So that is what I’ll try to do. It may be a while before I get back to a place where I’m willingly up every morning at 5 to write. (That actually was a glorious place and it’s what helped me crank out The Hideaway and stick with it through the editing and revising.) But I cannot ignore the siren call of the blank page. I’ll try to meet it when I can and get down the words and fictional worlds that roll around in my head. Maybe it’ll all come together sometime into a cohesive story, maybe not. But I can’t submit. It feels too much like a failure on my part. That I’m failing me–the Lauren who years ago stuck her stake in the ground and said she wanted to be a writer of books.
My heart goes out to you reading this. And only because I know *exactly* what you are going through – and I can tell you that there are some very successful and even famous writers of my close acquaintance who would say the same.
You haven’t asked for advice and so I’m hesitant to give it. However. I want to help you so much that I can’t stop my self. So, WARNING: advice follows. If you don’t want advice – don’t read it!
First: don’t stop writing. Never stop writing. Just switch to writing something else, something without view of publication, something just to bring yourself joy, something silly that no one else need ever read. Something just for YOU. But keep writing. Stories with no rules, ‘letter to myself’ and so on are all good options.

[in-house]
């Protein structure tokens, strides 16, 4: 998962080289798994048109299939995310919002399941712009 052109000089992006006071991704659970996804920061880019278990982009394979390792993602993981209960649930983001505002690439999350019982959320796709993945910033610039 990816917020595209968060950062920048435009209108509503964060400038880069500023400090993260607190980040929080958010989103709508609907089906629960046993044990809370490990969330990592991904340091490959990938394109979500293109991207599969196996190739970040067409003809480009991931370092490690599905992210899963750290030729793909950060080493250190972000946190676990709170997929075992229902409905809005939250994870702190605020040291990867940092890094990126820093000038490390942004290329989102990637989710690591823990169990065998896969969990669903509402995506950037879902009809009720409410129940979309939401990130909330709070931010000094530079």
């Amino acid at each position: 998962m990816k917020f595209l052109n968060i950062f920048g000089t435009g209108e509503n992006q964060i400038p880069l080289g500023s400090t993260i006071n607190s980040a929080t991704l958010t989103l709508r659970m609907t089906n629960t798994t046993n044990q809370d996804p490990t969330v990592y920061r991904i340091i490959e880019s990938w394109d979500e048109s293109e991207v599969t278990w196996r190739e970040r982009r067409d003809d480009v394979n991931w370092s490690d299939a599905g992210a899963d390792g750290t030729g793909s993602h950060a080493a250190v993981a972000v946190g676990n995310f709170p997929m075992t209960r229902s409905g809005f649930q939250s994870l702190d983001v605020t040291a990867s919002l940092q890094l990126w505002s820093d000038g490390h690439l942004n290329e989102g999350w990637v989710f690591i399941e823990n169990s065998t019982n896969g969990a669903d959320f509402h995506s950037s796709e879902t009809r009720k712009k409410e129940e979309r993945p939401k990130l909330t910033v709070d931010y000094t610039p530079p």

Second: Put the book aside for *at least* a month. Absolutely do not look at it at all in that time. Discount it. Work on other writing projects. Write some short stories, blog posts, essays. Come back to it with a fresh eye and most importantly, a degree of emotional distance. Then read it again, in one sitting if you can, and don’t make notes. I promise you two results: you will be happily astonished by all that’s good about it. You will see what still needs fixing and you’ll have the energy to go about fixing it in a professional manner.
Third: If you possibly can, get a professional, experienced editor to do a thorough developmental and then line edit. Yes, you’ll have to pay for that. But be very careful in choosing your editor. The business is unregulated and anyone can set up their stall regardless of whether she is qualified to do so or not. Asking published writers you trust for recommendations is a good idea (even if you don’t know them personally).
Fourth: Plan your next novel! Summarize the story you want to tell in a single sentence. Map that out into three acts with beats and scenes based on conflict and character development. Know when each disaster is to occur, how the thing will resolve and what the ending is. Write the ending first (you can always change it later). Having this kind of structure mapped out stops you getting stuck, solves plot problems before they happen, gives your story laser-sharp purpose from the get-go, and leaves you free to practice the art and craft of creative writing.
Finally: Don’t give up ever. Write for yourself. Write for your bliss. Write because you are a writer and let the world catch up with you when its ready. Keep that candle burning. Damn it – throw more fuel on the fire – rage, roar and blaze!